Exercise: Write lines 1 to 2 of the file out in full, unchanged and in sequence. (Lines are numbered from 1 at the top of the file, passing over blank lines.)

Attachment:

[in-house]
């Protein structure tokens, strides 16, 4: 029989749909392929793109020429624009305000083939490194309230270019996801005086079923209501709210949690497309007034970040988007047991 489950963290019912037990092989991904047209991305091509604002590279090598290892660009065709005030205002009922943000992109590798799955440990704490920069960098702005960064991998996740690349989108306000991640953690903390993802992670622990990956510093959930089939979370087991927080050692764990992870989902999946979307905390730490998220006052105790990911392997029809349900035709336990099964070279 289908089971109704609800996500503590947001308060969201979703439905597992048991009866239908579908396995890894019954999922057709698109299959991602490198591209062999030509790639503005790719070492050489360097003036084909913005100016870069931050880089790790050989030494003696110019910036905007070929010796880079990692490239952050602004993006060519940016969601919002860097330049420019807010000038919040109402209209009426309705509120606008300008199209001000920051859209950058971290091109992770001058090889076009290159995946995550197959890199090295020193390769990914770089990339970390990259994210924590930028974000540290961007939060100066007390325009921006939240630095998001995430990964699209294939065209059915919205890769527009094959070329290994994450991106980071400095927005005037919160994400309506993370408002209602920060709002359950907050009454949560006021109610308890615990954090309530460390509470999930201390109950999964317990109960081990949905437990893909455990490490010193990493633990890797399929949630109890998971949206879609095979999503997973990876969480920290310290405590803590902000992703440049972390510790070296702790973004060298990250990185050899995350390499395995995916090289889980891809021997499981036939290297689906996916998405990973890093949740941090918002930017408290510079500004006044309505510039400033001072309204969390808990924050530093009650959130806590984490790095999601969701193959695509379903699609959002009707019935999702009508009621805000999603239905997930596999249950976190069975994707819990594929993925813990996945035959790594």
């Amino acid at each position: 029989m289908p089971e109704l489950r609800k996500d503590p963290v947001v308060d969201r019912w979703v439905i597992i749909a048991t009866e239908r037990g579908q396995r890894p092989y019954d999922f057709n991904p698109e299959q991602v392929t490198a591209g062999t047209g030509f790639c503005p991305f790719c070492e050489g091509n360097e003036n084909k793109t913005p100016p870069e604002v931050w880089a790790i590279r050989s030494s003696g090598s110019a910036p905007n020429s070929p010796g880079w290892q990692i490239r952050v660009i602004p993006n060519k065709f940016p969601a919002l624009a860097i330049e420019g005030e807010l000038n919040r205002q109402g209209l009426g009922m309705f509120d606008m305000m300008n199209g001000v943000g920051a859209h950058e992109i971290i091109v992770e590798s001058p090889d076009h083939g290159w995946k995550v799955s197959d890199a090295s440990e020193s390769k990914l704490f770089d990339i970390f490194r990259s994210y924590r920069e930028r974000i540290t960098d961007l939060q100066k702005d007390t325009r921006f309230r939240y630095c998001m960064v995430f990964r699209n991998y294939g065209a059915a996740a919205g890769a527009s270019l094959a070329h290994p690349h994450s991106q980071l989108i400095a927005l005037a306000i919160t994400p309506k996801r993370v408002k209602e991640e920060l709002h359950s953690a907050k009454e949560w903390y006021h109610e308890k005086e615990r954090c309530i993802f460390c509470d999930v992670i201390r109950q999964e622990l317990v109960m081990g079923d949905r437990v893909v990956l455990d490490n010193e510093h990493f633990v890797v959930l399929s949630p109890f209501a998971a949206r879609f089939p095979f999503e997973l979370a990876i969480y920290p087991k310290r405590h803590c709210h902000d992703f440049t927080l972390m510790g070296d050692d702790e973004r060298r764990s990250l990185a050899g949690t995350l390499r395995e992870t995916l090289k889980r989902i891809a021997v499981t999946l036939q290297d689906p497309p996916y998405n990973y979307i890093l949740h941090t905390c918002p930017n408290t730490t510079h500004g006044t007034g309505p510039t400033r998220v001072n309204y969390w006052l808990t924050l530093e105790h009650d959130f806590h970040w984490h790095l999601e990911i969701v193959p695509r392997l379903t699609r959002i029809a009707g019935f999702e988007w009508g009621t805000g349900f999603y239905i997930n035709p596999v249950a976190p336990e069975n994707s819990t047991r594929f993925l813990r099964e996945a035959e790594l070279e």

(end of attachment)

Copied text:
[in-house]
């Protein structure tokens, strides 16, 4: 029989749909392929793109020429624009305000083939490194309230270019996801005086079923209501709210949690497309007034970040988007047991 489950963290019912037990092989991904047209991305091509604002590279090598290892660009065709005030205002009922943000992109590798799955440990704490920069960098702005960064991998996740690349989108306000991640953690903390993802992670622990990956510093959930089939979370087991927080050692764990992870989902999946979307905390730490998220006052105790990911392997029809349900035709336990099964070279 289908089971109704609800996500503590947001308060969201979703439905597992048991009866239908579908396995890894019954999922057709698109299959991602490198591209062999030509790639503005790719070492050489360097003036084909913005100016870069931050880089790790050989030494003696110019910036905007070929010796880079990692490239952050602004993006060519940016969601919002860097330049420019807010000038919040109402209209009426309705509120606008300008199209001000920051859209950058971290091109992770001058090889076009290159995946995550197959890199090295020193390769990914770089990339970390990259994210924590930028974000540290961007939060100066007390325009921006939240630095998001995430990964699209294939065209059915919205890769527009094959070329290994994450991106980071400095927005005037919160994400309506993370408002209602920060709002359950907050009454949560006021109610308890615990954090309530460390509470999930201390109950999964317990109960081990949905437990893909455990490490010193990493633990890797399929949630109890998971949206879609095979999503997973990876969480920290310290405590803590902000992703440049972390510790070296702790973004060298990250990185050899995350390499395995995916090289889980891809021997499981036939290297689906996916998405990973890093949740941090918002930017408290510079500004006044309505510039400033001072309204969390808990924050530093009650959130806590984490790095999601969701193959695509379903699609959002009707019935999702009508009621805000999603239905997930596999249950976190069975994707819990594929993925813990996945035959790594």